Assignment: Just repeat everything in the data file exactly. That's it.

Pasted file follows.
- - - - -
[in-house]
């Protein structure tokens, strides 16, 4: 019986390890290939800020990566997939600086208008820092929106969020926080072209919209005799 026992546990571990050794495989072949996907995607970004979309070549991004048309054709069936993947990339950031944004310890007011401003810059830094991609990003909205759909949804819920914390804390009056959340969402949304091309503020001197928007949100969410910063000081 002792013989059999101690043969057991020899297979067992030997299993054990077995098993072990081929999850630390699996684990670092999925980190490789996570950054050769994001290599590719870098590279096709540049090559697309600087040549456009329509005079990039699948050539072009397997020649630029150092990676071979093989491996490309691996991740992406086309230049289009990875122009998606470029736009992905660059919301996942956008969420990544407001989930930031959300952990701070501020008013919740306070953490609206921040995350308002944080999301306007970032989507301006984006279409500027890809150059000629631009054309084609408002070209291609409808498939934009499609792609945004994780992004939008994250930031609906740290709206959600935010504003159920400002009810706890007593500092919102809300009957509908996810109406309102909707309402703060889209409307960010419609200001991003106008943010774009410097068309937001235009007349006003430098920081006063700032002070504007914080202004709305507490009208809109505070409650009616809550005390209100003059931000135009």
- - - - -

[in-house]
């Protein structure tokens, strides 16, 4: 019986390890290939800020990566997939600086208008820092929106969020926080072209919209005799 026992546990571990050794495989072949996907995607970004979309070549991004048309054709069936993947990339950031944004310890007011401003810059830094991609990003909205759909949804819920914390804390009056959340969402949304091309503020001197928007949100969410910063000081 002792013989059999101690043969057991020899297979067992030997299993054990077995098993072990081929999850630390699996684990670092999925980190490789996570950054050769994001290599590719870098590279096709540049090559697309600087040549456009329509005079990039699948050539072009397997020649630029150092990676071979093989491996490309691996991740992406086309230049289009990875122009998606470029736009992905660059919301996942956008969420990544407001989930930031959300952990701070501020008013919740306070953490609206921040995350308002944080999301306007970032989507301006984006279409500027890809150059000629631009054309084609408002070209291609409808498939934009499609792609945004994780992004939008994250930031609906740290709206959600935010504003159920400002009810706890007593500092919102809300009957509908996810109406309102909707309402703060889209409307960010419609200001991003106008943010774009410097068309937001235009007349006003430098920081006063700032002070504007914080202004709305507490009208809109505070409650009616809550005390209100003059931000135009």